At Chapman University Crean College of Health and Behavioral Sciences, health care isn’t just something you learn in the classroom. The college provides practical, university-level training for healthcare professionals in a variety of disciplines. And it turns out that these programs aren’t just good for the students, they’re also good for the community.

“Crean is very service and welfare oriented,” says Dr. Naveen Jonathan of the college’s multi-pronged approach to education. Jonathan is the president of Marriage and Family Therapy Department (MFT), which operates the Frances Smith Center for Individual and Family Therapy, the oldest public clinic at Chapman University. The center provides low-cost counseling to more than 200 clients each term, providing both valuable education for students and a much-needed service to the community.

“Many clients would not have access to therapy services without a clinic like ours,” says Jonathan.

Graduate students, working under the close supervision of licensed marriage and family therapists, work with clients who have been referred by hospitals, clinics, schools, churches and other local organizations, providing in-person services and telehealth to Orange County and neighboring south. California communities.

For students, lessons about community impact are just as important as what they learned during their training, says Jonathan. “How do you use yourself as a vehicle to transform the lives of others? he says, echoing the university’s mission statement. “And how can you be a citizen of the world in this way?”

Understanding and Treating the Symptoms of Long COVID

Crean’s newest clinic available to the local community is the Neuro-deficit clinic for survivors of COVID-19. Here, people with ongoing issues after recovering from COVID-19 can receive free assessment and treatment services.

The clinic provides assessment and treatment for people who are functional, going to work and school, but struggling with cognitive and communication issues. Symptoms such as fatigue-impaired thinking and memory, difficulty speaking, difficulty reading, listening, and communicating at work, school, or home may be indicators of post-acute sequelae of COVID-19, colloquially referred to as the “long COVID”.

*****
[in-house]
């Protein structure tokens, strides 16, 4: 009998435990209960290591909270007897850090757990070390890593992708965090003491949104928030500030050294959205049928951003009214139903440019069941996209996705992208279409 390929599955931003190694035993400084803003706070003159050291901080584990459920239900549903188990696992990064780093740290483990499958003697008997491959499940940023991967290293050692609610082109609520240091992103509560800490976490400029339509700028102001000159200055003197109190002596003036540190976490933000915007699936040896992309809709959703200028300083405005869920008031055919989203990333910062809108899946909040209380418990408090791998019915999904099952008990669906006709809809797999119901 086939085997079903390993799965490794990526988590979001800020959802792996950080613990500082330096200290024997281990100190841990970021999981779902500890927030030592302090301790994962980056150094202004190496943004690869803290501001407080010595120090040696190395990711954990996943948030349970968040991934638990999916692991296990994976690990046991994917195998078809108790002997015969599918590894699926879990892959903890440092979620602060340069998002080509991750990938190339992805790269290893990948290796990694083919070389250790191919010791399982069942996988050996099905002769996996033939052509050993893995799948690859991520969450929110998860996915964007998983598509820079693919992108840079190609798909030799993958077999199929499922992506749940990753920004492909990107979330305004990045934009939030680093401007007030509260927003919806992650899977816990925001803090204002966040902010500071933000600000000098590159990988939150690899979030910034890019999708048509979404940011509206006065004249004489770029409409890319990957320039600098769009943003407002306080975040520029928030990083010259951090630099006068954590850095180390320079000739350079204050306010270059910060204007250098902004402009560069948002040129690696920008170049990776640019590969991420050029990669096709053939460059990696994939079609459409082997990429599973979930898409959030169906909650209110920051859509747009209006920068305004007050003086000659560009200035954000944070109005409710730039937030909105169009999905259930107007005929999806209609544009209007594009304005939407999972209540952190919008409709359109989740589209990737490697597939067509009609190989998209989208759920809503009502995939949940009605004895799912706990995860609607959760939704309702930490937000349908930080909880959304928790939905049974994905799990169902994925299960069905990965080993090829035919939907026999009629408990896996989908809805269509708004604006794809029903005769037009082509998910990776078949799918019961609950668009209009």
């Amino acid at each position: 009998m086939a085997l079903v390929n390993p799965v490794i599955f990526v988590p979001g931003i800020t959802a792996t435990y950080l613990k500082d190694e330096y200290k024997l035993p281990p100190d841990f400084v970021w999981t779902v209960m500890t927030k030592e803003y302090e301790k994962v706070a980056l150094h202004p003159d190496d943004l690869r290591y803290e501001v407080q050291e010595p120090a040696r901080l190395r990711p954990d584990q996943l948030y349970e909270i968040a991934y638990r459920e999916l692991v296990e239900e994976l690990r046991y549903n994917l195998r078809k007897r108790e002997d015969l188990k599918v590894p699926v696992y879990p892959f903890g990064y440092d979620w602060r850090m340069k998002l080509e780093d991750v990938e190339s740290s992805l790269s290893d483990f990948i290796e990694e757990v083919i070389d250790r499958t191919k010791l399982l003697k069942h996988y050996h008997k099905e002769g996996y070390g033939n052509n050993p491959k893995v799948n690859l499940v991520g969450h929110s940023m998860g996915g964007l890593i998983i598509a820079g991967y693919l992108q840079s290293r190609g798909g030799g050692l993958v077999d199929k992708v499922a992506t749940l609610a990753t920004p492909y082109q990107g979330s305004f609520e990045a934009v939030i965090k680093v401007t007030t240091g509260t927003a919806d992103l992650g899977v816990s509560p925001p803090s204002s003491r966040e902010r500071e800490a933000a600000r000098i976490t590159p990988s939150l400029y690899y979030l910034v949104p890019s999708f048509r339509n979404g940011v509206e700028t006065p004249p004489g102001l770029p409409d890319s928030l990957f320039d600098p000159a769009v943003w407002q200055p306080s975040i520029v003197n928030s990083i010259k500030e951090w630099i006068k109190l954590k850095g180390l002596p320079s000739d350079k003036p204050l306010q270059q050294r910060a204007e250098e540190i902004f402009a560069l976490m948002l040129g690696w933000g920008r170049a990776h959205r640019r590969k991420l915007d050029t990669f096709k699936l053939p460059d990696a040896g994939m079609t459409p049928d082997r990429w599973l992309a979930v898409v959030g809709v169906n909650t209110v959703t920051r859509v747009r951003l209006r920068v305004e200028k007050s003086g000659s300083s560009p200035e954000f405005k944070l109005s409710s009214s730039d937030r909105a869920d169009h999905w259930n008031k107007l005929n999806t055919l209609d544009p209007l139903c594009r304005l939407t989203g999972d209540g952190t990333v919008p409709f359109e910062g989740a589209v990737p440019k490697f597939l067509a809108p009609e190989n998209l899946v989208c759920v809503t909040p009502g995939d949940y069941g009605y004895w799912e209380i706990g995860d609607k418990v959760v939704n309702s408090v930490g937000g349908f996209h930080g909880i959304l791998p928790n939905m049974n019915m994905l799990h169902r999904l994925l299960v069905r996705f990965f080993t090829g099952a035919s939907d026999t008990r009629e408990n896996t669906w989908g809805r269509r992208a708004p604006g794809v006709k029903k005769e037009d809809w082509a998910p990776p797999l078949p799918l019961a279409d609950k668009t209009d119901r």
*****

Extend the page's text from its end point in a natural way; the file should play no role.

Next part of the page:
“Many people have lingering effects from COVID-19 and many of them were not severe enough to be hospitalized. For this reason, they may not have been referred for help or treatment. assistance,” says Dr. Mary Kennedy, who oversees the clinic.

“If they were on a ventilator and hospitalized, they could have problems with long-term memory, attention and disorganized thinking. But what we’re also seeing is that even people who are never hospitalized, people who have what’s called mild COVID, who have been tested but have been told to stay home… some of those people who have never been to hospital, many of them have post-acute sequelae of COVID-19,” she says.

The clinic, which opened last fall, can see patients in person or via telehealth. People in the community who are facing cognitive or communication difficulties as a result of COVID are encouraged to contact the clinic for evaluation.

A helping hand for stroke victims

MFT students also participate in another of Crean’s pioneering clinical services, Stroke boot campoperated by Crean’s Doctor of Physiotherapy program. Stroke Bootcamp is an intensive, interdisciplinary two-week treatment program that provides patient-centered, multifaceted care for stroke survivors.

“Typically, people with chronic stroke have very limited access to therapy or rehabilitation. They get discharged pretty early in the process,” says Dr. Alison McKenzie, director of operations for the Department of Physical Therapy anatomy lab. “They typically fail to maximize their recovery potential after a stroke due to the limitations of our healthcare system. Our goal is to help people who have had a stroke to be as healthy, as active and as mobile as possible.

The Neuro-Deficit Clinic for COVID-19 Survivors, Frances Smith Center, and Stroke Boot Camp are just three of many outreach efforts that give students the opportunity to engage with the community. Crean’s Community Exercise Program (CEP) helps patients with balance, coordination, neurological, and mobility-related disorders, while the Balanced Families program is designed for families with children with cerebral palsy and related neuromuscular movement limitations. Additionally, graduate students work with local organizations such as the Down Syndrome Association of OC, Ritecare Childhood Language Center, and Clinic in the Park, among others.